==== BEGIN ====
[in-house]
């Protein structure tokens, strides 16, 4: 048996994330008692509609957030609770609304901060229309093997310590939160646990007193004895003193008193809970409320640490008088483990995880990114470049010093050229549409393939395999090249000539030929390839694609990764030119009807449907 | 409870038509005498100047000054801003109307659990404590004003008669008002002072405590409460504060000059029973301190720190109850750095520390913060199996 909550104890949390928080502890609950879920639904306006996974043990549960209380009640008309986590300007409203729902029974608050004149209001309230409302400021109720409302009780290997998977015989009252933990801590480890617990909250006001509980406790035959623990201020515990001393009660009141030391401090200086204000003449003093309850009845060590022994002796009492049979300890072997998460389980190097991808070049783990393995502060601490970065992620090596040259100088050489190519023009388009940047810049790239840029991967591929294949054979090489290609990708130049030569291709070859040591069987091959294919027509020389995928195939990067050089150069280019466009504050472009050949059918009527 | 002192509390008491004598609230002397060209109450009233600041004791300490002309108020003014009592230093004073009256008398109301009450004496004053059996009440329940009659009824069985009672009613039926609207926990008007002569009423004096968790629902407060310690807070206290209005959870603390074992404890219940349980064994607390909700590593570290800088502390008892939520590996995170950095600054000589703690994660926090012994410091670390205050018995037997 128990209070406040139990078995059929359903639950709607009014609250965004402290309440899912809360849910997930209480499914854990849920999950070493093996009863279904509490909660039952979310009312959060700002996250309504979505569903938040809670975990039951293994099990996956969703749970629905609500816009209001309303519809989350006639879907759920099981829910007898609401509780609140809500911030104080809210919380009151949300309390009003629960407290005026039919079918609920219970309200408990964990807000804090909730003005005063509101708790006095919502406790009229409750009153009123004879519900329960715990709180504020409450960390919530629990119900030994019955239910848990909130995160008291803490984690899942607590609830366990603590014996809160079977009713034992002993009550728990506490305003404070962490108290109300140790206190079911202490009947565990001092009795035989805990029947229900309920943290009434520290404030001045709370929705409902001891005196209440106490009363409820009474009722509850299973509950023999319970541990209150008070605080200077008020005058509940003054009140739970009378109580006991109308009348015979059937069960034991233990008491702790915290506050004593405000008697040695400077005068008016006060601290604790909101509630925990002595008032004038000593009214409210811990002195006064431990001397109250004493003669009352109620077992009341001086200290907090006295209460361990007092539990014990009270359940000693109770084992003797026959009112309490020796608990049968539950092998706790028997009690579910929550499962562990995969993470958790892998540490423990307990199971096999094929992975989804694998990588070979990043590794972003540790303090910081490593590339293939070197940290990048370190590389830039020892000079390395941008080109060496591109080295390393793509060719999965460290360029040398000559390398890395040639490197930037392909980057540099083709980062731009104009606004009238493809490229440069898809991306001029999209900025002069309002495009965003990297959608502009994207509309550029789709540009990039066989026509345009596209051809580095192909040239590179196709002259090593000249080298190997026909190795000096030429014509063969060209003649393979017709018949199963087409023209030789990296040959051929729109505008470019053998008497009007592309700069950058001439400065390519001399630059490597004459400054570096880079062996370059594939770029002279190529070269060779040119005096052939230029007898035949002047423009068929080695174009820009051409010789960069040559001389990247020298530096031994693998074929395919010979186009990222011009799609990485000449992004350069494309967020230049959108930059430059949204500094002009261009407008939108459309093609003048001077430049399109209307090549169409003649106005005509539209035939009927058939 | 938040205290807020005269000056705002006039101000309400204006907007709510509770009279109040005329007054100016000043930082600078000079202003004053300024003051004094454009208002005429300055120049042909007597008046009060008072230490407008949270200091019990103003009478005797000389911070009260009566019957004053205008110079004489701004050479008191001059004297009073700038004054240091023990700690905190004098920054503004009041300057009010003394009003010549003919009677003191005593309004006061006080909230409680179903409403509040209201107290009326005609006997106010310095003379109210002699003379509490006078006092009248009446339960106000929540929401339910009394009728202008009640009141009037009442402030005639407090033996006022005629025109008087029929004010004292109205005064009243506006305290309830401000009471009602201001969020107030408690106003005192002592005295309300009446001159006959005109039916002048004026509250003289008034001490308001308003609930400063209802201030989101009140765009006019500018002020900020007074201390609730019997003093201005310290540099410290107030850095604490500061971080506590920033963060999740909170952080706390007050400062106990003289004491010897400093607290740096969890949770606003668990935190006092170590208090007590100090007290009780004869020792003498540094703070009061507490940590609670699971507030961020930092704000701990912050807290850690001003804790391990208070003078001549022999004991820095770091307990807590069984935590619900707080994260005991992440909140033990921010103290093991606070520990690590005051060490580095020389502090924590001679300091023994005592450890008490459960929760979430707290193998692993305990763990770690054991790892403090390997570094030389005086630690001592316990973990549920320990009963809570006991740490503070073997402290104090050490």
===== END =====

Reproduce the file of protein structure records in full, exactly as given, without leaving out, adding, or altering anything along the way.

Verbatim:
[in-house]
């Protein structure tokens, strides 16, 4: 048996994330008692509609957030609770609304901060229309093997310590939160646990007193004895003193008193809970409320640490008088483990995880990114470049010093050229549409393939395999090249000539030929390839694609990764030119009807449907 | 409870038509005498100047000054801003109307659990404590004003008669008002002072405590409460504060000059029973301190720190109850750095520390913060199996 909550104890949390928080502890609950879920639904306006996974043990549960209380009640008309986590300007409203729902029974608050004149209001309230409302400021109720409302009780290997998977015989009252933990801590480890617990909250006001509980406790035959623990201020515990001393009660009141030391401090200086204000003449003093309850009845060590022994002796009492049979300890072997998460389980190097991808070049783990393995502060601490970065992620090596040259100088050489190519023009388009940047810049790239840029991967591929294949054979090489290609990708130049030569291709070859040591069987091959294919027509020389995928195939990067050089150069280019466009504050472009050949059918009527 | 002192509390008491004598609230002397060209109450009233600041004791300490002309108020003014009592230093004073009256008398109301009450004496004053059996009440329940009659009824069985009672009613039926609207926990008007002569009423004096968790629902407060310690807070206290209005959870603390074992404890219940349980064994607390909700590593570290800088502390008892939520590996995170950095600054000589703690994660926090012994410091670390205050018995037997 128990209070406040139990078995059929359903639950709607009014609250965004402290309440899912809360849910997930209480499914854990849920999950070493093996009863279904509490909660039952979310009312959060700002996250309504979505569903938040809670975990039951293994099990996956969703749970629905609500816009209001309303519809989350006639879907759920099981829910007898609401509780609140809500911030104080809210919380009151949300309390009003629960407290005026039919079918609920219970309200408990964990807000804090909730003005005063509101708790006095919502406790009229409750009153009123004879519900329960715990709180504020409450960390919530629990119900030994019955239910848990909130995160008291803490984690899942607590609830366990603590014996809160079977009713034992002993009550728990506490305003404070962490108290109300140790206190079911202490009947565990001092009795035989805990029947229900309920943290009434520290404030001045709370929705409902001891005196209440106490009363409820009474009722509850299973509950023999319970541990209150008070605080200077008020005058509940003054009140739970009378109580006991109308009348015979059937069960034991233990008491702790915290506050004593405000008697040695400077005068008016006060601290604790909101509630925990002595008032004038000593009214409210811990002195006064431990001397109250004493003669009352109620077992009341001086200290907090006295209460361990007092539990014990009270359940000693109770084992003797026959009112309490020796608990049968539950092998706790028997009690579910929550499962562990995969993470958790892998540490423990307990199971096999094929992975989804694998990588070979990043590794972003540790303090910081490593590339293939070197940290990048370190590389830039020892000079390395941008080109060496591109080295390393793509060719999965460290360029040398000559390398890395040639490197930037392909980057540099083709980062731009104009606004009238493809490229440069898809991306001029999209900025002069309002495009965003990297959608502009994207509309550029789709540009990039066989026509345009596209051809580095192909040239590179196709002259090593000249080298190997026909190795000096030429014509063969060209003649393979017709018949199963087409023209030789990296040959051929729109505008470019053998008497009007592309700069950058001439400065390519001399630059490597004459400054570096880079062996370059594939770029002279190529070269060779040119005096052939230029007898035949002047423009068929080695174009820009051409010789960069040559001389990247020298530096031994693998074929395919010979186009990222011009799609990485000449992004350069494309967020230049959108930059430059949204500094002009261009407008939108459309093609003048001077430049399109209307090549169409003649106005005509539209035939009927058939 | 938040205290807020005269000056705002006039101000309400204006907007709510509770009279109040005329007054100016000043930082600078000079202003004053300024003051004094454009208002005429300055120049042909007597008046009060008072230490407008949270200091019990103003009478005797000389911070009260009566019957004053205008110079004489701004050479008191001059004297009073700038004054240091023990700690905190004098920054503004009041300057009010003394009003010549003919009677003191005593309004006061006080909230409680179903409403509040209201107290009326005609006997106010310095003379109210002699003379509490006078006092009248009446339960106000929540929401339910009394009728202008009640009141009037009442402030005639407090033996006022005629025109008087029929004010004292109205005064009243506006305290309830401000009471009602201001969020107030408690106003005192002592005295309300009446001159006959005109039916002048004026509250003289008034001490308001308003609930400063209802201030989101009140765009006019500018002020900020007074201390609730019997003093201005310290540099410290107030850095604490500061971080506590920033963060999740909170952080706390007050400062106990003289004491010897400093607290740096969890949770606003668990935190006092170590208090007590100090007290009780004869020792003498540094703070009061507490940590609670699971507030961020930092704000701990912050807290850690001003804790391990208070003078001549022999004991820095770091307990807590069984935590619900707080994260005991992440909140033990921010103290093991606070520990690590005051060490580095020389502090924590001679300091023994005592450890008490459960929760979430707290193998692993305990763990770690054991790892403090390997570094030389005086630690001592316990973990549920320990009963809570006991740490503070073997402290104090050490």